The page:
Where can you get a good antibody test?
Availability of antibody tests varies from state to state – some are stricter than others about what tests are allowed to be given, and who can take the tests. Check your state’s department of public health for the latest information, and talk with your doctor about whether a test is appropriate for you.
When you do find a location offering tests, make sure the antibody test is authorized for FDA emergency use. You can check on the FDA serology test page.
If you had COVID-19 and would like to be a plasma donor you can check the FDA page Donate COVID-19 Plasma to find a resource in your area. You’ll need to be in good health, fully recovered with no symptoms from COVID-19. If your diagnosis wasn’t verified with a viral test, they will give you information about antibody test options.
What do the results of the antibody test mean?
Let me just say, interpreting the antibody tests results is complicated and not straightforward. You’ll want to talk with your doctor to understand how the results impact you. Here’s some basic info:
If your antibody test is positive and you have no symptoms of COVID-19, you likely were infected with the SARS-CoV-2 virus, especially if you had the classic COVID-19 symptoms when others in your area also were sick.
If you didn’t have obvious symptoms, the positive result could still be true because some people do have the infection without symptoms. Or, it could be a false positive from one of the related coronaviruses known for causing the common cold.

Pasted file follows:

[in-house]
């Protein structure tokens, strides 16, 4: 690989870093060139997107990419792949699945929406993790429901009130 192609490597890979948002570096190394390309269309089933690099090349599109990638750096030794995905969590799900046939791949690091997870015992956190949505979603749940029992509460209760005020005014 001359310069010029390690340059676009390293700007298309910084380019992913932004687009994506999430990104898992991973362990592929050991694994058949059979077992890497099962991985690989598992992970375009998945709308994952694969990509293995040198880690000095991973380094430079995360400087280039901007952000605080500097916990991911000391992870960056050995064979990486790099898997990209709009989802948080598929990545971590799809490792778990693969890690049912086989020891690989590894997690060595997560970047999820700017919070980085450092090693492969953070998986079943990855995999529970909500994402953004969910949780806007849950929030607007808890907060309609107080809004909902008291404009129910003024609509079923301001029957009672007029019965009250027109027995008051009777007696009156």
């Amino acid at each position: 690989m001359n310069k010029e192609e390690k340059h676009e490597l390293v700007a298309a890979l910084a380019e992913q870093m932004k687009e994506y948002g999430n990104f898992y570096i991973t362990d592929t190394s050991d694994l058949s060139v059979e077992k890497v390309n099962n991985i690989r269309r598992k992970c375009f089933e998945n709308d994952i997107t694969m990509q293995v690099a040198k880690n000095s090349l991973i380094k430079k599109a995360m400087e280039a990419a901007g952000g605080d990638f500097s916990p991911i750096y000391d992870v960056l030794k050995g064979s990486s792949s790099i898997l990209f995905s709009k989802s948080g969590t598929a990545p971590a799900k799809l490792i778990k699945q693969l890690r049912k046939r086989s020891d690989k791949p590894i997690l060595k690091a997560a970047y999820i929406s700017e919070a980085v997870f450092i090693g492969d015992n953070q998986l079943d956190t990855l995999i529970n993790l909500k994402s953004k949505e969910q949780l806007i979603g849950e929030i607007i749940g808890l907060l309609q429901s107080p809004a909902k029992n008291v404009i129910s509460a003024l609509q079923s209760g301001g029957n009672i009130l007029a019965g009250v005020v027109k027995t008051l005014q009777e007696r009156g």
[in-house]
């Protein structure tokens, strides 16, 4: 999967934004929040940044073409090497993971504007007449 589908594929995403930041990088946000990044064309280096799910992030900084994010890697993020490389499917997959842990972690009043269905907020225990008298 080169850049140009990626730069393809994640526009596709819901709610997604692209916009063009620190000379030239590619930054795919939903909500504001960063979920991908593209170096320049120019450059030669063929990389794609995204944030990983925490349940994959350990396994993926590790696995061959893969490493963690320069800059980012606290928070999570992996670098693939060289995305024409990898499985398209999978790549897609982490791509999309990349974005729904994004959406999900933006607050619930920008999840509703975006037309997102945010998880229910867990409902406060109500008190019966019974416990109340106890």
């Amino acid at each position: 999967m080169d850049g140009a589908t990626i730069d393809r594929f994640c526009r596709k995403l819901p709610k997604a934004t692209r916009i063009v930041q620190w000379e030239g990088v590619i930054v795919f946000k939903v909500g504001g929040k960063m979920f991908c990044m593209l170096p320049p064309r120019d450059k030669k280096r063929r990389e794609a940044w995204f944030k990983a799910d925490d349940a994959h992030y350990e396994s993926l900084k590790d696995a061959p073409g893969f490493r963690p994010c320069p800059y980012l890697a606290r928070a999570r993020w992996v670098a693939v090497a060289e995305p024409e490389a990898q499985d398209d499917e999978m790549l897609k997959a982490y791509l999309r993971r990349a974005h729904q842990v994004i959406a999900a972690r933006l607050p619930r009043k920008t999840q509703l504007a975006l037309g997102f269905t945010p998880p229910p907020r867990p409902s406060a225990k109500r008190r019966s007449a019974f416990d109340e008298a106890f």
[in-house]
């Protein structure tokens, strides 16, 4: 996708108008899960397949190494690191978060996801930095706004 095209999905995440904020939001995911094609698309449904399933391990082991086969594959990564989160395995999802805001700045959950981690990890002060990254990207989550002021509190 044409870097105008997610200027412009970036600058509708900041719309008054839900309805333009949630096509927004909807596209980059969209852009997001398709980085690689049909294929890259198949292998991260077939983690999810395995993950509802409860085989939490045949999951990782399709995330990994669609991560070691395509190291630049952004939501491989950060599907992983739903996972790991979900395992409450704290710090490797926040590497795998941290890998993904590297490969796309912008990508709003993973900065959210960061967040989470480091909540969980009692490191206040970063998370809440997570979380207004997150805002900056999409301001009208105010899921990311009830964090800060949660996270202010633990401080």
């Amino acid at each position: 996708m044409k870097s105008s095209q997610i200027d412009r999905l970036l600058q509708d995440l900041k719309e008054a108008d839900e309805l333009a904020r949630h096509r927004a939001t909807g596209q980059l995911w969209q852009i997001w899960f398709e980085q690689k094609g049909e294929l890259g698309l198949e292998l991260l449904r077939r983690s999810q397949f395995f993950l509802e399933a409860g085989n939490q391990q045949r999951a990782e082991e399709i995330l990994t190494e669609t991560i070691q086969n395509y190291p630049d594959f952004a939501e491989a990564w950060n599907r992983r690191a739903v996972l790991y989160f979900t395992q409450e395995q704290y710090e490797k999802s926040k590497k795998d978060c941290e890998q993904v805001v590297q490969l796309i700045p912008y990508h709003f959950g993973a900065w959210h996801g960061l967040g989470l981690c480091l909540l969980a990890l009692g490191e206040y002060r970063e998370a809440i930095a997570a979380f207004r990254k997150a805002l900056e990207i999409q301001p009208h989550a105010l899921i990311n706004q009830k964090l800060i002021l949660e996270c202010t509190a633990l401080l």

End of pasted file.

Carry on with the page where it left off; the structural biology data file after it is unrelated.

If your antibody test is negative, you probably were not infected in the past with the SARS-CoV-2 virus.
It’s important to note, a negative antibody test does not mean you don’t currently have an infection with the SARS-CoV-2 virus. You could be infectious to others, even if you don’t have symptoms. You would need the viral test to check if you are infected now.
Does a positive antibody test mean I have immunity to COVID-19?
Ideally, antibodies stick around and remember a virus, if you’re exposed to it again, the antibodies will mobilize the immune system to stop a second illness. But the SARS-CoV-2 virus is new, and while the antibodies may give some protection, we don’t know what kind of protection that will be. Research is ongoing to answer the many questions. How effective are the antibodies at fighting a second infection? How many antibodies do you need for a successful immune response? How long will the antibodies stay with you – is it a few months or years?
If I tested positive, do I still need to social distance?
Yes. The antibody test results alone do not give you the reliable data needed to stop social distancing. I know this is frustrating, but ideally, over time doctors will fine tune using antibody test results in combination with the viral test and other health information to give you clear advice. Until then, continue to protect yourself and others with preventive measures like avoiding crowds, wearing a facemask, keeping a minimum 6-foot distance from others, and washing your hands.